Markets clearly think it’s coming very fast. Fed fund futures are pricing two cash rate hikes for 2022, let alone tapering of asset purchases, which will have to come first:
That is far too aggressive to my mind. US inflation is going to fall away next year as commodities deflate while China slows, even if US core inflation remains warm thanks to strengthening wages.
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But, tapering is coming reasonably soon. Lombard has a look at when:
Rapid reopening shortens time line for when tapering begins
Distortions, not inflation, sets up 2022 to be a difficult year for policy
Biden’s infrastructure plan could deliver the Fed a graceful exit
Fed policy is aimed at aiding the longer recovery cycle, not the immediate boost from reopening—the luxury of this position disappears now that full reopening is underway (California eliminates its Covid restrictions other than mask wearing on June 15). The market continues to confuse the Fed’s timeline with its objectives by holding the timeline as sacrosanct when, in fact, it is the objective. TheFed’stimeline is a guess based on the economy’s pastperformance and designed to keep financial conditions easy. The FOMC is willing to accept a shorter timeline, and we believe they will have no choice but to do so as far as the start of tapering their balance sheet. We hold to our view that the Fed will make its announcement in June that taper, assuming everything keeps moving in the right direction, begins in December. To bet against that outcome is to bet on Covid remaining enough of a threat that it caps the expansion this year. The FOMC already bets Covid is done as a threat, based on its forecast of 6.5%Y/Y real growth and 4.5% unemployment when 2021 ends. They just are not ready to make official their downgrading of Covid risk.
For now, the employment gains from a Covid-free outcome by yearend is still conjecture–March numbers are a bounce-back from the Texas-freeze lowering growth in February. We expect the second quarter to be very strong, likely stronger than Q1 on a Q/Q basis, but we want to see April numbers underpin our expectation. Minority unemployment, a key metric for the FOMC, is improving but still lags the total unemployment rate. To improve this dynamic, much of the unemployed from temporary job losses need to be back at work. Our guess is that this will be the case by year’s end, after all this is how reopening delivers a 4.5% unemployment rate. While April data are good enough to confirm our outlook, the Fed will wait until they have a good sense about May and June as well.
The timing of the first rate-hike will be determined by recovery from the recession underlying the Covid-shutdown-reopen dynamics dominating today’s data. Just as timing the taper relates to betting on whether Covid holds back growth this year, the bet on the first hike in the funds rate is a bet on whether the economy quickly slips back to its pre-Covid trajectory–or not. We think not. Each expansion coming out of recession is different than the one that preceded, and the one now in formation should deliver higher real growth, including wages. By the end of 2022, with sustained above trend growth and unemployment below 4%, after a year of tapering, however slow, a rate hike will be inevitable.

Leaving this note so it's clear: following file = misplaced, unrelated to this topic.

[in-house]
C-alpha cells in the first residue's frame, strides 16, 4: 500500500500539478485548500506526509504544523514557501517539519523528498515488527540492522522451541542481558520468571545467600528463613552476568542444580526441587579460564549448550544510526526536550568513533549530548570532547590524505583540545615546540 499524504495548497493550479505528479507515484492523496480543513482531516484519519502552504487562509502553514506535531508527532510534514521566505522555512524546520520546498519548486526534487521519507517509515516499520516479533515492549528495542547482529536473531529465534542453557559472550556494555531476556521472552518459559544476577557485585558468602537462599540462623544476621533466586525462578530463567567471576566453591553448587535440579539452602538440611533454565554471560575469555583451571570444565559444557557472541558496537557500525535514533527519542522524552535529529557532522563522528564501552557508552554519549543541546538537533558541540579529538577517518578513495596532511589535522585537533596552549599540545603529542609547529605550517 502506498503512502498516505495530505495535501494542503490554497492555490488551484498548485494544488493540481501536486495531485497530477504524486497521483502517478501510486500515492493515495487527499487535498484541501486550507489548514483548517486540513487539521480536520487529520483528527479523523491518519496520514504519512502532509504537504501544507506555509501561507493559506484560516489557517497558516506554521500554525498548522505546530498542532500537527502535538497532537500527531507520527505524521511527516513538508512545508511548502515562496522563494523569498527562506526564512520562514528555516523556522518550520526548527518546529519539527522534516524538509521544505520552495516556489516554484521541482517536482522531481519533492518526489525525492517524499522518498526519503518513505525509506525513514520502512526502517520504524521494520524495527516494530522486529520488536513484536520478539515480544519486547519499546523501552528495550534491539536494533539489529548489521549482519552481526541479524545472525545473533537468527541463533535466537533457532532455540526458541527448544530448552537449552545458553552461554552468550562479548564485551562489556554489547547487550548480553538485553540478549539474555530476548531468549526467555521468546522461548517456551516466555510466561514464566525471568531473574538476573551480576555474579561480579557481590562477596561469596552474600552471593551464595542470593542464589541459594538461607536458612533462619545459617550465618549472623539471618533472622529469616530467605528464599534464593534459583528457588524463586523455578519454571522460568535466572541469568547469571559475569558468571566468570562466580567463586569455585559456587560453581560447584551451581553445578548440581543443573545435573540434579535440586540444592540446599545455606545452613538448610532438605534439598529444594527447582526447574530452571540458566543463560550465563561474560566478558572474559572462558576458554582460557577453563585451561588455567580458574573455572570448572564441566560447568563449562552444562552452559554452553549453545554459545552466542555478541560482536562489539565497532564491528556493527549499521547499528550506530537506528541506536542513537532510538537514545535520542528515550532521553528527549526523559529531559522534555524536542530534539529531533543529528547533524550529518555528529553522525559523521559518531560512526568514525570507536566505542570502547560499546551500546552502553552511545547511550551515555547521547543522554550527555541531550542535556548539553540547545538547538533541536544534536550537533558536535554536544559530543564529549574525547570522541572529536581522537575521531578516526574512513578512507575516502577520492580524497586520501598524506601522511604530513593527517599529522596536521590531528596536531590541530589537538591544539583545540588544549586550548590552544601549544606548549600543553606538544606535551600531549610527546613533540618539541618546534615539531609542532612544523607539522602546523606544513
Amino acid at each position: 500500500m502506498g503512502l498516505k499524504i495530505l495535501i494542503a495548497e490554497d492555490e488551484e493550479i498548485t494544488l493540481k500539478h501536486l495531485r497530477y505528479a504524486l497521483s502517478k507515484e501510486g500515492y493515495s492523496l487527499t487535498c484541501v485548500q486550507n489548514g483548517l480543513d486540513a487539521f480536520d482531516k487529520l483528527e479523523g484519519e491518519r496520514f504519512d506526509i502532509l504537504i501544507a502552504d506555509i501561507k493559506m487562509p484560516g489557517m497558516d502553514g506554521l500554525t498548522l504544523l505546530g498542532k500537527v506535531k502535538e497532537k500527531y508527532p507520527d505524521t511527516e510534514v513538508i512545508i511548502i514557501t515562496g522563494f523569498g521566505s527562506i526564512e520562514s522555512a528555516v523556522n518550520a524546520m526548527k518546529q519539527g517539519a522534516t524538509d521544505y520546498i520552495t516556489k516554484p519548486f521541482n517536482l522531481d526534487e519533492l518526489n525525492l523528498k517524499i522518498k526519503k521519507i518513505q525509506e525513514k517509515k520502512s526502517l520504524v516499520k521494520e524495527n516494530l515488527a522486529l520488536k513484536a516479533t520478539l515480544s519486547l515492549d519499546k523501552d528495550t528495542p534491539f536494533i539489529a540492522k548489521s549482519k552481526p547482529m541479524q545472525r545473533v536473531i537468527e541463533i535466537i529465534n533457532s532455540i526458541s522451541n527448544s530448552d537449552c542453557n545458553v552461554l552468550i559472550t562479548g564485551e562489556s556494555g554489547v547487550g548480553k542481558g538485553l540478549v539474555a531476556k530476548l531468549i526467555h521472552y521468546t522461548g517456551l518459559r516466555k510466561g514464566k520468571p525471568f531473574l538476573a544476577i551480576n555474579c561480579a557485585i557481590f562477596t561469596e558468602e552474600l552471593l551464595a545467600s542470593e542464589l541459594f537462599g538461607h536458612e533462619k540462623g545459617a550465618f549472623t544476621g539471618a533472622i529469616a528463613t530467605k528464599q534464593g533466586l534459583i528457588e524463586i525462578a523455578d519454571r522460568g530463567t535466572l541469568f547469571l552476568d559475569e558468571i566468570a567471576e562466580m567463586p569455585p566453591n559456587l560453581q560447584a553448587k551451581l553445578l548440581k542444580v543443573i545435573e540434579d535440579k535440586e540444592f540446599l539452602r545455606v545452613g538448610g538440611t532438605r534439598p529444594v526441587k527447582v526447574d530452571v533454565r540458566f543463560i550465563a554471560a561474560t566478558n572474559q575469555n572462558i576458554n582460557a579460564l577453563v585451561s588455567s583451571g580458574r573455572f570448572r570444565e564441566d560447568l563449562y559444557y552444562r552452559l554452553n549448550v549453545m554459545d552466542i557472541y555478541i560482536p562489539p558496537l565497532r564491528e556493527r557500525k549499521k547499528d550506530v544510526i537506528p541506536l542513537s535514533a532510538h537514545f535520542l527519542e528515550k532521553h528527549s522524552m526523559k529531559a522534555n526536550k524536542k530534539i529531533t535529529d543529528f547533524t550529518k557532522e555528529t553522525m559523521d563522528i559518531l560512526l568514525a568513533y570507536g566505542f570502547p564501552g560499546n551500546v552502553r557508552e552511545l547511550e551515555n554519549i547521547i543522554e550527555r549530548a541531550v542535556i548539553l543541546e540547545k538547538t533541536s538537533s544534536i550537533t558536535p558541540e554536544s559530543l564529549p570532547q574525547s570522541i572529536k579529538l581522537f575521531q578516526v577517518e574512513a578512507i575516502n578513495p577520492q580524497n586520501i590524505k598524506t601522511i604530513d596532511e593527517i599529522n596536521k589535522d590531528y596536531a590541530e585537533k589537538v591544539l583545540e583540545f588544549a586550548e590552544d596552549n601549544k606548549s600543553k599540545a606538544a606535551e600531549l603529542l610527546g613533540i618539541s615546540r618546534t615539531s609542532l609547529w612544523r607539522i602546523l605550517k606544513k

We expect the Fed to tighten even though they will be disappointed by inflation–but they should not be. Wages trail earnings, and nominal full year earnings for nonfinancial firms were down 1.9% in 2020 compared to a 4.6% increase in 2019. With unemployment still high in 2021, wages will not be ramped up this year, and consumers know that even if the Fed’s economists do not. The net percent of consumers expecting a raise in the next six months is zero, compared to over 2% pre-Covid (see chart above right). Expectations for a raise also dovetail with core inflation, and with the wage net at zero, chances for inflation rising are low as well. Inflation, broadly speaking, is also financed, and with the Fed holding more than 16% of bank assets, loan growth will be constrained, and, in turn, inflation will be as well.
The Fed will tighten because of distortions their policies have created, including shifting capital sourcing to non-bank financial entities. SPACS are an example of how markets manufacture ways to intermediate savers and borrowers when regular channels are impaired by regulators. Creating too low real yields also under prices risk, thereby misallocating capital, including allowing too many zombie firms to stay in business–which works against building a strong economic rebound. Then there is the near impossible task of trying to calibrate the rate impact from slowing reserve growth. Perhaps somewhat ironically, while all the talk is about the Fed financing the deficit (admittedly fantasy, not reality), the Biden infrastructure plan, if passed and if it does boost real growth as intended, could deliver the Fed the growth backdrop that allows for a graceful exit from its distortionary policy position. That is a 2023 story.
It is always important to live in the real world when it comes to investing. Since when did the Fed worry about capital misallocation?
The Fed will be the first major central bank to taper and, possibly, hike rates as well, thanks to the Biden fiscal support. I think it likely that this will well ahead of the Fed’s 2024 timeline.
But it won’t be as fast as this. It wants to see the whites of inflaton’s eyes.
Either way, long DXY remains the play as markets play chicken with the Fed until tightening begins.